Thursday, May 17, 2018

Converting from the Conventional: Buffyverse, Conversion, and Progressive Chrisitian mission

(post 1 of tbd)

The title Buffy the Vampire Slayer suggests humor, horror, action and drama all in one phrase. The opening narration suggests this is a story about one girl battling evil – but that is a bait and switch. Buffy the Vampire Slayer, and its spin-off series Angel, is about the communal pursuit of redemption and safety in the face of intense forces of evil and fragmentation. Buffy is the one Slayer, a bit of a Barbie who saves the world a lot. What is the plural of apocalypse anyways? Contrary to tradition she has attracted a team with whom she turns back the tide of horrific and humorous dark magic’s, demons, vampires and human perversions. It is a love story; an epic of affection for a world that feels like it has gone mad; a questing for holy intervention; a sketching of the necessity of a community; and a striving against violent waves of darkness.

Outside of my professional responsibilities as a Christian pastor I know I have converted people to four other things. 1 – baseball 2 – Todd Snider, no really, check him out, he’s good (a poster for an album decks the outside of the Magic Box at one point), 3- Buffy  4- Craft Beer.  Buffy/Angel are a pair of 20/21st century television shows that were a postmodern-ish playground for the interaction of the daily crisis and otherworldly spiritual forces. This is in stark contrast, if not battle with, the modernist empiricism, materialism and capitalism of the late 20th century. The crises of the people (and other beings) are demonically demonstrated reflections of our own. 

I cannot imagine anyone finding this hashtag who doesn't know the Josh Whedon created shows  - but they both are commonly referred to as the Buffyverse.  Here the heroes of the Buffyverse are creatures constantly in the processes of conversion to their mission and vocation. Conversion is not only a persistent experience within the Buffyverse, but it is also the way many people describe their entry into following the show(s). So it feels  natural to reflect on religious conversion from a progressive religious perspective using the hours of narrative of the most theologically dense shows ever. 

In this blog series I will be adapting an old paper to discuss conversion in the Buffyverse generally – from what to what, the kinds and stages of conversion. At the same time I identify the stages and types of the threefold conversion process of Cordelia Chase, a primary character first on Buffy and then on Angel. Spike might take the prize for the steepest conversions, but I chose Cordelia not only for the extremity of her conversions but because of her initial allegiance with the conventional world that religious institutions can feel in battle with every day.  If high school was hell, conventionality might be worse.  What did CS Lewis say, a world full of nice people being nice is that much harder to save?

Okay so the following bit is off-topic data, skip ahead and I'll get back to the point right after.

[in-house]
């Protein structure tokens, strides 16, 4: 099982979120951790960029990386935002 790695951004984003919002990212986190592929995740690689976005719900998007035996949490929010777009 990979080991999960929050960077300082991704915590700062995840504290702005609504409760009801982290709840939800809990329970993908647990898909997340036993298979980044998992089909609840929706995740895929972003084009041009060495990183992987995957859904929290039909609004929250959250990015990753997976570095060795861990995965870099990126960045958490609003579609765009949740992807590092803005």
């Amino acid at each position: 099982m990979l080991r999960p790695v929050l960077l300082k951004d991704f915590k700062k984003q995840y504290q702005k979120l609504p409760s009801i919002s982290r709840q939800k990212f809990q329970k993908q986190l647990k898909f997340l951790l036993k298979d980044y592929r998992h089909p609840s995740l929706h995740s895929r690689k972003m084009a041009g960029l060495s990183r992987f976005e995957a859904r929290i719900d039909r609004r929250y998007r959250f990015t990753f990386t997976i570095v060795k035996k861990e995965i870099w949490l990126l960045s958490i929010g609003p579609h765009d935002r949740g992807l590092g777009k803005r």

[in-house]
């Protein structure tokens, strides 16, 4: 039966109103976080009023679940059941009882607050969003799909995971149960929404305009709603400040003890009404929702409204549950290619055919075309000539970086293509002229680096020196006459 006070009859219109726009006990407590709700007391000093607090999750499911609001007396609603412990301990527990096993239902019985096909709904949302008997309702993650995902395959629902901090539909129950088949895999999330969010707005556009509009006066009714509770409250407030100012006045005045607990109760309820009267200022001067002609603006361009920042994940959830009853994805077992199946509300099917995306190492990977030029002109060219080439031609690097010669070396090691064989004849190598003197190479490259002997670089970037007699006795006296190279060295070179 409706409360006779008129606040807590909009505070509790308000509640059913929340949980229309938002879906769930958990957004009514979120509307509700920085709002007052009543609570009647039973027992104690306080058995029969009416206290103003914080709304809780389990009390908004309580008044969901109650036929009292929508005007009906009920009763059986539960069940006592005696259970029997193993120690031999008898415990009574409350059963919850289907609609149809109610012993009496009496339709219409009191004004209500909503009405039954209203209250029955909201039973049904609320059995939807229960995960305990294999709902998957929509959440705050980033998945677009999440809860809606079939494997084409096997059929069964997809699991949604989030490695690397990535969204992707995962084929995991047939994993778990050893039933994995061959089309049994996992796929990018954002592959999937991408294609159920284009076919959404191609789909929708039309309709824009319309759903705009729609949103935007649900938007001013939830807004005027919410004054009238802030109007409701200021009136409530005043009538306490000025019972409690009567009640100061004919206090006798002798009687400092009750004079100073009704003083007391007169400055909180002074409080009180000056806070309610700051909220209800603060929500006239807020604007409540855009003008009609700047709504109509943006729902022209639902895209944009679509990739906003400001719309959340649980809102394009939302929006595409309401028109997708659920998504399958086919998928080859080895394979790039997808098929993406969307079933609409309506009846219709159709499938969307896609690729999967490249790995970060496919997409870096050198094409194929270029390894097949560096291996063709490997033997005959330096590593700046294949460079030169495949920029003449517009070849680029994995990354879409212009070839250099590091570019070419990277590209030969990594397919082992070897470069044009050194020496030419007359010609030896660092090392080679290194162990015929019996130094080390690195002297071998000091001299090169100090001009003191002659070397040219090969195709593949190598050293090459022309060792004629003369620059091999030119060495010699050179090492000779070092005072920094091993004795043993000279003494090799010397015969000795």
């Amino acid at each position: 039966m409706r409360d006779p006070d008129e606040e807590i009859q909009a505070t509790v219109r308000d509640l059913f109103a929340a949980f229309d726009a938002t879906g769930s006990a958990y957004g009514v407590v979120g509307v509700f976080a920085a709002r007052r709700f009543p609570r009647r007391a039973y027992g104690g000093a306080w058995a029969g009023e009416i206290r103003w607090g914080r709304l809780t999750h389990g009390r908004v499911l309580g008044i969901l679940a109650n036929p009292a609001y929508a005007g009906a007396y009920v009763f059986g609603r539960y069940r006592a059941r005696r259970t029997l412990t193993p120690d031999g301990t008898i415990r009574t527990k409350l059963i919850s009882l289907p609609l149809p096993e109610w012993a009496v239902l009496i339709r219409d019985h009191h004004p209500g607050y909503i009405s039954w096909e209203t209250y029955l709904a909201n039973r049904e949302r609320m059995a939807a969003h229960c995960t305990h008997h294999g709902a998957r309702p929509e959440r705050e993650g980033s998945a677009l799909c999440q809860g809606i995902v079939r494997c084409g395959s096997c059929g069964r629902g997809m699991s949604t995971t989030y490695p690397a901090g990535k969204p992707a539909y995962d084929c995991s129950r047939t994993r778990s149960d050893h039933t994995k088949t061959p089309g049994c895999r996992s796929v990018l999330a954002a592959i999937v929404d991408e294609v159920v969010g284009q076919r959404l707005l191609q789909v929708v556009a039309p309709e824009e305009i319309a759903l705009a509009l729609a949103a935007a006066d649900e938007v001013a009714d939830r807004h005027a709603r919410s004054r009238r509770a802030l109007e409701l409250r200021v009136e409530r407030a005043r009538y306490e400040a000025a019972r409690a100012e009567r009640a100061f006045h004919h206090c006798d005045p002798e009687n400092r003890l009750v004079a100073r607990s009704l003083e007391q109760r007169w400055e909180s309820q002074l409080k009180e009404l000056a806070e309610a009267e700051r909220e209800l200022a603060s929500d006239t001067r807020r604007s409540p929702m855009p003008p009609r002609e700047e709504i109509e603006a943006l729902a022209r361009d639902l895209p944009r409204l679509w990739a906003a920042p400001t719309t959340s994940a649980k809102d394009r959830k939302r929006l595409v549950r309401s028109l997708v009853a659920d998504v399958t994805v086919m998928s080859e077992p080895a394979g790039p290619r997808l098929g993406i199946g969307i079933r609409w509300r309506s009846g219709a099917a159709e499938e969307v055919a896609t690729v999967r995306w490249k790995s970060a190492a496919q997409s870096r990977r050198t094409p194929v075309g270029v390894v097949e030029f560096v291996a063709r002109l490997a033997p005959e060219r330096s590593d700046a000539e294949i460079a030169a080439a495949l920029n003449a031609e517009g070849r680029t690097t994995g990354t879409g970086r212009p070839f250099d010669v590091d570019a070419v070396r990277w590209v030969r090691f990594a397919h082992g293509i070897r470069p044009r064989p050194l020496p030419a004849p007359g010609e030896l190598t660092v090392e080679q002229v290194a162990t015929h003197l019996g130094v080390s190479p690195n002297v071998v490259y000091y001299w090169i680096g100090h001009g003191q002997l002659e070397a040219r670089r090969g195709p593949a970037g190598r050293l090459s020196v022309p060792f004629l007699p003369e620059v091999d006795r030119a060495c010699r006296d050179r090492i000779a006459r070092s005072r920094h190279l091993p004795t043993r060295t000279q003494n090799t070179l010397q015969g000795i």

There is one further reason for choosing to examine the conversion of Cordelia in the Buffyverse. Given our individualist culture, evil tends to be assigned to individual interactions. The context of these shows provides an alternative narrative: evil is dangerously large and not a one on one phenomenon. This is an attractive and resonant vision for the youngest adults in our society who have felt acutely victimized by their forbearer’s constant scapegoating. To confront persistent systemic evil, the collective courage and appreciation of difference in a multicultural society is demanded. The youngest generations respond to Buffy and friends because they provide a post-modern story to find each other in. It is a vision of how we can meet the ever-present critical challenges that are worth our blood, sweat and tears. 
Furthermore, the concurrent attraction for philosophical, sociological and religious academics suggests that the Buffyverse may be a meeting place between the overeducated and the everyday citizen. Academia of the humanities has consistently struggled to communicate with conventional people effectively regarding the complex but essential issues we study and everyone lives with. These shows portray these topics on a regular basis, sidestepping the sometimes emotionally loaded traditional sources. This makes Buffy an excellent medium to examine the sometimes verboten topic in progressive Christian zones - that is religious conversion. 

“How do you know the other world is any better than this? Because it has to be.”
-Rupert Giles


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